As was widely expected, the Federal Reserve recently raised interest rates for the fourth time in 2018. What was a surprise to some market observers was the Fed’s hawkish tone, which indicates multiple rate hikes could be in the offing in 2019.
Rising interest rates are not always a negative thing, however, particularly if economic growth and inflation are supportive of those higher borrowing costs. While U.S. economy has been sturdy this year, an array of asset classes have been stymied by rising rates. Consumers can also be pinched by rising rates.
The Fed’s benchmark “rate is closely tied to consumer debt, particularly credit cards, home equity lines of credit and other adjustable-rate loans,” according to CNBC. While rising rates are not always greeted warmly, some exchange-traded funds (ETFs) can help investors benefit from Fed hawkishness.
Here are some of the best ETFs to consider if rates continue climbing in 2019.
ProShares Equities for Rising Rates ETF (EQRR)
Expense ratio: 0.35% per year, or $35 on a $10,000 investment
The ProShares Equities for Rising Rates ETF (NASDAQ:EQRR) is one of the best ETFs for investors that want to remain engaged with equities in rising rate environments. EQRR follows the Nasdaq U.S. Large Cap Equities for Rising Rates Index, which is designed to outperform traditional equity benchmarks, like the S&P 500, in rising rate environments.
EQRR is a passive index strategy and as such does not rely on hedging mechanisms as some fixed-income ETFs do to combat higher borrowing costs.
Rather, EQRR tilts toward individual stocks and sectors that have traditionally performed well when interest rates climb. Today, EQRR devotes over 53% of its combined weight to financial services and energy stocks, sector allocations that have hindered the fund’s performance in 2018. Conversely, EQRR could be one of the best ETFs if the value factor legitimately comes back into style.
SPDR S&P Regional Banking ETF (KRE)
Expense ratio: 0.35% per year
The old expression “past performance does not guarantee future” returns applies to the SPDR S&P Regional Banking ETF (NYSEARCA:KRE) in 2018. Traditionally one of the best ETFs for rising rate environments, KRE has been drubbed this year. The largest regional bank ETF by assets is disappointing investors in epic fashion this year with a loss of nearly 22%.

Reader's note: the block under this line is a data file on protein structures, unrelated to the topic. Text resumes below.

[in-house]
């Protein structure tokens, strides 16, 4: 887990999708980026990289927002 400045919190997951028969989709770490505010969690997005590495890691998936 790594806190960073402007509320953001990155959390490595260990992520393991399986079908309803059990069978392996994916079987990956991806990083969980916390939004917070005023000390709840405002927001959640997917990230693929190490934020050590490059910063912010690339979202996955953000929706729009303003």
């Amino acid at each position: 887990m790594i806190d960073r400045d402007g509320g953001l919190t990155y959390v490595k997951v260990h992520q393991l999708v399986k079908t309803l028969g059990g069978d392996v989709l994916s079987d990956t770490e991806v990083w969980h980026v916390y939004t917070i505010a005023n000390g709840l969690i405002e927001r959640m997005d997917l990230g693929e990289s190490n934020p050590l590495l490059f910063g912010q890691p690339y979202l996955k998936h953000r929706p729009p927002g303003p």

The financial services sector is officially in a bear market and that includes regional bank names. A case can be made that some of the best ETFs for rising rates, such as KRE, have actually been hurt by the Fed hiking too quickly.
“But that tailwind turned into a headwind when rates reached 1.5 percent to 2 percent because that caused deposit costs to rise, which lessened the benefits of higher interest rates,” according to Financial Advisor Magazine.
KRE could be one of the best ETFs in 2019, but a lot needs to go right for that to play out.
SPDR Bloomberg Barclays 1-3 Month T-Bill ETF (BIL)
Expense ratio: 0.1359% per year
The SPDR Bloomberg Barclays 1-3 Month T-Bill ETF (NYSEARCA:BIL) is one of the best ETFs for ultra-conservative investors to consider when the Fed is hawkish. BIL, which tracks the Bloomberg Barclays 1-3 Month U.S. Treasury Bill Index, is essentially an alternative to cash, but that is not a bad thing in the current climate.
Year-to-date, BIL is essentially flat, making it one of the best ETFs relative to traditional equity investments. Plus, BIL’s option-adjusted duration is just 0.11 years, making it less sensitive to higher rates than longer-dated bond ETFs.
BIL is also one of this year’s best ETFs in terms of new assets added. The fund has $7.47 billion in assets under management, of which $5.81 billion has flowed in this year.
IQ Short Duration Enhanced Core Bond U.S. ETF (SDAG)
Expense ratio: 0.36% per year
One of the best ETFs for rising rates is also one of the newest. The IQ Short Duration Enhanced Core Bond U.S. ETF (NYSEARCA:SDAG) is just a few days old, but that does not diminish the fund’s ability to portfolios as rates rise.
This new ETF follows the IQ Short Duration Enhanced Core Bond U.S. Index and uses an ETF of ETFs structure, meaning its holdings are other ETFs. SDAG’s current lineup is comprised of funds focusing on short-term Treasuries, floating rate notes and short-term corporate bonds.
“Most other short duration bond ETFs use amount of debt outstanding to weight the underlying bonds and thus the sectors,” IndexIQ Chief Investment Officer Salvatore Bruno said.
“With the potential to provide positive performance relative to the US taxable credit/government index while maintaining low duration impact, SDAG can be a core ETF holding in the short duration bond asset category.”
iShares Interest Rate Hedged Corporate Bond ETF (LQDH)
Expense ratio: 0.24% per year
The iShares Interest Rate Hedged Corporate Bond ETF (NYSEARCA:LQDH) is an actively managed ETF that uses the iShares iBoxx $ Investment Grade Corporate Bond ETF (NYSEARCA: LQD) with short positions in interest rate swaps. LQD is the largest corporate bond ETF, which helps bolster LQDH’s liquidity profile.
LQDH is one of the best ETFs for investors looking to manage rate risk while still maintain a decent income stream. This corporate bond ETF has an effective duration of just 0.12 years (LQD’s duration is 8.38 years) and a 30-day SEC yield of 3.47%. Plus, LQDH has a slightly lower standard deviation than its unhedged counterpart.
Nearly half of the corporate bonds accessible via LQDH are rated BBB, which means the fund could see some of its components lose their investment-grade status if economic conditions deteriorate in 2019.
As of this writing, Todd Shriber does not own any of the aforementioned securities.
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